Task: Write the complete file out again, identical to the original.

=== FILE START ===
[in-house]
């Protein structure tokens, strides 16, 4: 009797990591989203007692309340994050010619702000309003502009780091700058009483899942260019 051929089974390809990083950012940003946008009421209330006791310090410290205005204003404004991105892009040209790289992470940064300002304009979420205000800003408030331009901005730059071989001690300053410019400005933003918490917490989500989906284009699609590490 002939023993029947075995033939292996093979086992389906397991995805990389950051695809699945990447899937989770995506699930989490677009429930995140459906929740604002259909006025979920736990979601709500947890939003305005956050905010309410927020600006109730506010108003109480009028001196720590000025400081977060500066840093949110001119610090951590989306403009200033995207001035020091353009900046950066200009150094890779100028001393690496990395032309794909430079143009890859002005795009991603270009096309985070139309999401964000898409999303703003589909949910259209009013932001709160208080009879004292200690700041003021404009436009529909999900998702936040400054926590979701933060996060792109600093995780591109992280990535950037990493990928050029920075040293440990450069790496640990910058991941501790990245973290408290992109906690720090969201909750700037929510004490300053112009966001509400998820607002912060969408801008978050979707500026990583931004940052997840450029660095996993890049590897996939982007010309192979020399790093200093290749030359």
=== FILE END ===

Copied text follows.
[in-house]
């Protein structure tokens, strides 16, 4: 009797990591989203007692309340994050010619702000309003502009780091700058009483899942260019 051929089974390809990083950012940003946008009421209330006791310090410290205005204003404004991105892009040209790289992470940064300002304009979420205000800003408030331009901005730059071989001690300053410019400005933003918490917490989500989906284009699609590490 002939023993029947075995033939292996093979086992389906397991995805990389950051695809699945990447899937989770995506699930989490677009429930995140459906929740604002259909006025979920736990979601709500947890939003305005956050905010309410927020600006109730506010108003109480009028001196720590000025400081977060500066840093949110001119610090951590989306403009200033995207001035020091353009900046950066200009150094890779100028001393690496990395032309794909430079143009890859002005795009991603270009096309985070139309999401964000898409999303703003589909949910259209009013932001709160208080009879004292200690700041003021404009436009529909999900998702936040400054926590979701933060996060792109600093995780591109992280990535950037990493990928050029920075040293440990450069790496640990910058991941501790990245973290408290992109906690720090969201909750700037929510004490300053112009966001509400998820607002912060969408801008978050979707500026990583931004940052997840450029660095996993890049590897996939982007010309192979020399790093200093290749030359």